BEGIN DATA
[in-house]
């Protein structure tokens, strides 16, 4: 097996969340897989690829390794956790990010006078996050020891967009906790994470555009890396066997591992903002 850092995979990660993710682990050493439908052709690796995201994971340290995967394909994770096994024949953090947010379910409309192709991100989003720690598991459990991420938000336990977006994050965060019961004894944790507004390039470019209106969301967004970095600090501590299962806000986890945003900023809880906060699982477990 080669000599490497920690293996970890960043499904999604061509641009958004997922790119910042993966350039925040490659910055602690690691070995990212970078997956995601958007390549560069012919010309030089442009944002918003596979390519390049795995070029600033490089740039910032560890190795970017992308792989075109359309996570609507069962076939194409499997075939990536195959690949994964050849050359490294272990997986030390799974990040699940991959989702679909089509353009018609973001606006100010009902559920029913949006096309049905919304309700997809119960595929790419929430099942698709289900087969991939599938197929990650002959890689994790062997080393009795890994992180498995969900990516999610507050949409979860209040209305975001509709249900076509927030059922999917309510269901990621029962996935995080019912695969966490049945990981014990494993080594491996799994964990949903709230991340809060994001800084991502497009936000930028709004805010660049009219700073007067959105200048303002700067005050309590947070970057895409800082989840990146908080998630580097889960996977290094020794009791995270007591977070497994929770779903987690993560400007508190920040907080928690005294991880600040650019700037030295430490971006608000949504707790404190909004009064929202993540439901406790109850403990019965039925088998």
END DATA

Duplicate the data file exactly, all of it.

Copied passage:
[in-house]
């Protein structure tokens, strides 16, 4: 097996969340897989690829390794956790990010006078996050020891967009906790994470555009890396066997591992903002 850092995979990660993710682990050493439908052709690796995201994971340290995967394909994770096994024949953090947010379910409309192709991100989003720690598991459990991420938000336990977006994050965060019961004894944790507004390039470019209106969301967004970095600090501590299962806000986890945003900023809880906060699982477990 080669000599490497920690293996970890960043499904999604061509641009958004997922790119910042993966350039925040490659910055602690690691070995990212970078997956995601958007390549560069012919010309030089442009944002918003596979390519390049795995070029600033490089740039910032560890190795970017992308792989075109359309996570609507069962076939194409499997075939990536195959690949994964050849050359490294272990997986030390799974990040699940991959989702679909089509353009018609973001606006100010009902559920029913949006096309049905919304309700997809119960595929790419929430099942698709289900087969991939599938197929990650002959890689994790062997080393009795890994992180498995969900990516999610507050949409979860209040209305975001509709249900076509927030059922999917309510269901990621029962996935995080019912695969966490049945990981014990494993080594491996799994964990949903709230991340809060994001800084991502497009936000930028709004805010660049009219700073007067959105200048303002700067005050309590947070970057895409800082989840990146908080998630580097889960996977290094020794009791995270007591977070497994929770779903987690993560400007508190920040907080928690005294991880600040650019700037030295430490971006608000949504707790404190909004009064929202993540439901406790109850403990019965039925088998």